The plot is just a big gaping hole, only active so that nutty characters can trample on and off screen like a heard of deranged cattle. Some of them are funny, some of them aren't. For a film including over "60 nationally known comedians," I personally recognized only two of them.
The biggest draw for most people will be the inclusion of Howard Stern as Ben Wah, a sarcastically obnoxious news anchor. If you think that Stern's radio persona is funny, then you'll most likely get a kick out of his Ben Wah character. Certainly he was in serious need of some acting lessons back in 1986. Then again, if you saw him in all two hours Private Parts you've seen him do the same thing he does in all ten minutes Ryder, P.I.. Whoop-dee-do.
Ryder, P.I. is presented in 1.85:1 anamorphic widescreen. The overall image is only fair, featuring lots of softness and grain. Since this was filmed on a very limited budget in 1986, this comes as no surprise. Though there are many flaws in the picture, it's not as bad as other low budget films I've seen (though it comes close). For what you're getting, believe me, you'll live fine with the image quality.
I couldn't find the audio options for Ryder, P.I. anywhere, so I am guessing that this DVD is presented in Dolby Digital Mono. The track includes some hiss and distortion, though like the image quality I wasn't very shocked by this revelation. Most of the dialogue was fine, with the '80s music (sensually wailing sax) prominently featured. No subtitles are included.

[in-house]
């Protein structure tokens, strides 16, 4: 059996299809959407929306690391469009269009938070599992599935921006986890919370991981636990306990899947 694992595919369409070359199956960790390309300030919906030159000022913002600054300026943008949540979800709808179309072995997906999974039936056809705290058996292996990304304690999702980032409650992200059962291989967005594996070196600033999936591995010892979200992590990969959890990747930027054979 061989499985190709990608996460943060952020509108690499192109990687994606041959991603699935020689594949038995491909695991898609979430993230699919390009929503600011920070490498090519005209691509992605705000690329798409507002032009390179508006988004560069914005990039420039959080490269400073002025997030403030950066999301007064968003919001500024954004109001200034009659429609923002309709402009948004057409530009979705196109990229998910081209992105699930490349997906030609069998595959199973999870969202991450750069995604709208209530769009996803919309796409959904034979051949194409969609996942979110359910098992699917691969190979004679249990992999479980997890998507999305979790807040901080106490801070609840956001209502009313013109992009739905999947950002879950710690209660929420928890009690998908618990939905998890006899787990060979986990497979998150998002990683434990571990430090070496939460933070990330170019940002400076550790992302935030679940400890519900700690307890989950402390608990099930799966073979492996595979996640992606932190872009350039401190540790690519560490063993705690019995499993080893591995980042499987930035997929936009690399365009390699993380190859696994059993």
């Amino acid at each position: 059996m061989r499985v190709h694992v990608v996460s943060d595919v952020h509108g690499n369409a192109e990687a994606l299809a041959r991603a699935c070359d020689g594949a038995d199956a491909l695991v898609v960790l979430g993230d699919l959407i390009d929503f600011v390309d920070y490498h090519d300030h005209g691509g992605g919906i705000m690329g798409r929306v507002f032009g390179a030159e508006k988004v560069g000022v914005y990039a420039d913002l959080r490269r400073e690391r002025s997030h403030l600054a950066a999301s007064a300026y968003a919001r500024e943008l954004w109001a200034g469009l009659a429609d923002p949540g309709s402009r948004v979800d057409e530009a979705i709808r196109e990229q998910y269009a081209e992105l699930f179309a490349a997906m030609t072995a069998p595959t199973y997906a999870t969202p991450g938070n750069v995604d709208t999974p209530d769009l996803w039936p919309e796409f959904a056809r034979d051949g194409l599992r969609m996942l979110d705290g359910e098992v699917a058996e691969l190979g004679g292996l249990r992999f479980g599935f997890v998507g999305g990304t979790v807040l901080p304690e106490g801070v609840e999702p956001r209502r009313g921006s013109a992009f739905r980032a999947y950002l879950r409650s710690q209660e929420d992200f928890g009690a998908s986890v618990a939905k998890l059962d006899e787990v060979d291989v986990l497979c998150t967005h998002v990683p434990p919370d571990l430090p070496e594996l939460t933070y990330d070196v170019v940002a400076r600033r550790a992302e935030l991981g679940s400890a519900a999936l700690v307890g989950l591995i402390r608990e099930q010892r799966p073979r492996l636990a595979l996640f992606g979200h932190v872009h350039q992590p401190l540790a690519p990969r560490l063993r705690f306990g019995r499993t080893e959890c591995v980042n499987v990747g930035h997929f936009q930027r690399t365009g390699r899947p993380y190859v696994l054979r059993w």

Ryder, P.I. includes a theatrical trailer presented in anamorphic widescreen. The trailer is actually pretty funny, spoofing the whole "interviewing people as they come out of the theater" idea. Also included is over fifteen minutes of extra footage featuring Howard Stern. This extra footage is about the same as what we see in Ryder, P.I., only longer and a bit more obnoxious. Stern fans rejoice!
The Rebuttal Witnesses
Ryder, P.I. is not brain surgery. In fact, it's not much of anything. There are a few chuckles along the way, though ultimately it's a pretty unforgettable flick. Many of the actors look like they were part of the writers drinking club and the producer green lit their parts in the film. You can certainly do a lot worse than Ryder, P.I.. You can also do a lot better.
Throw this in the same pile with such early '80s comedies like Chevy Chase's The Groove Tube and Bill Murray's Loose Shoes.
For around fifteen bucks this isn't a terrible buy if you really find this movie funny. However, is there anyone out there who can admit that with a straight face? I can't say that I felt like an hour and a half of my life was wasted, though it certainly wasn't very well spent. The transfer leaves much to be desired, and the supplements are nothing to shout about. And if I never see Howard Stern in another feature film it will be too soon.
Now that I think about it, Ryder, P.I. is really like a poor man's Naked Gun. A really, really poor man…
Give us your feedback!
Scales of Justice
Studio: FocusFilm Entertainment
Review content copyright © 2001 Patrick Naugle; Site design and review layout copyright © 2013 Verdict Partners LLC. All rights reserved.